Writing the Hidden History of Immigrant Expulsion in the United States
After Adam Goodman (Univ. of Illinois at Chicago) finished his bachelor’s degree, he spent five years guiding students from underrepresented populations through the college admissions process, as well as teaching high school history on the United States–Mexico border, before starting a graduate program in history.
Once there, Goodman thought he might “pursue questions related to social policy and educational inequality, which,” as he told Perspectives, “I had studied and worked on in the past. But I became more and more drawn to immigration history and policy.” His work as a college recruiter and high school teacher meant seeing, up close, how immigration policies affected people’s lives on a daily basis and led him to the subject of his first book, The Deportation Machine: America’s Long History of Expelling Immigrants (Princeton Univ. Press).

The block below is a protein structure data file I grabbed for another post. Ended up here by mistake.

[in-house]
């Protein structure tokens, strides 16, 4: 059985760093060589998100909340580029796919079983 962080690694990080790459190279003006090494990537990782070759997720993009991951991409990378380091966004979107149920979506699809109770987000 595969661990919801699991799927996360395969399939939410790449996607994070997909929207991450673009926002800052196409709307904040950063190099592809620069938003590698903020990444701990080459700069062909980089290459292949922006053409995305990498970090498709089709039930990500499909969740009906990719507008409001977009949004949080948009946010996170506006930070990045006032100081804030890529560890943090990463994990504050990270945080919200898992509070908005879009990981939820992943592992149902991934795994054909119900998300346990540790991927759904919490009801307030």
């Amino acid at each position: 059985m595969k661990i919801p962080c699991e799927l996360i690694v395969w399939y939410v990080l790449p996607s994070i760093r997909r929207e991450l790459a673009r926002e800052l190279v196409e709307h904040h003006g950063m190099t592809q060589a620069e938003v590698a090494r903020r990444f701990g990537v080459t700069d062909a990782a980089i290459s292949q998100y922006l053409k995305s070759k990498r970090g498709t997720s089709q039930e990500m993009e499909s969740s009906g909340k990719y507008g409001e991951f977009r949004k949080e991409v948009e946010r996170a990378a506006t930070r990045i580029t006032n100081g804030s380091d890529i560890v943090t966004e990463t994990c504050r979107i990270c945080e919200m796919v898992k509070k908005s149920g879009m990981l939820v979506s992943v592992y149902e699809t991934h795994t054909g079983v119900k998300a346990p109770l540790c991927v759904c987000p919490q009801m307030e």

In it, Goodman traces the long history of expulsion and, as he writes, “exposes the various ways immigration authorities have forced, coerced, and scared people into leaving the United States from the late nineteenth century to the present.” The groundwork for the modern deportation machine came out of the anti-Chinese campaigns of the late 19th century, when the Gold Rush and transcontinental railroad increased demand for cheap labor. As early as 1830, writes Goodman, the popular press reflected anxieties about this new influx of immigrants being an unassimilable existential threat to white America. The Chinese Exclusion Act of 1882 allowed the federal government to deport “any Chinese person found unlawfully within the United States,” and the 1885 Foran Act prohibited, as Goodman phrases it, “the importation of ‘alien contract labor,’ irrespective of country of origin.” Following this formal governmental intervention, many communities— particularly in the West—began informal “Chinese expulsion and self-deportation campaigns, relying on a combination of force and coercion.” Though Asian immigrants were not the only ethnic group targeted by American nativist movements of the 19th century, the concerted efforts to force them out, by both public officials and private citizens, are a recognizable starting point for what Goodman identifies as the three primary mechanisms for expelling immigrants from the US: formal deportations, voluntary departures, and self-deportation campaigns.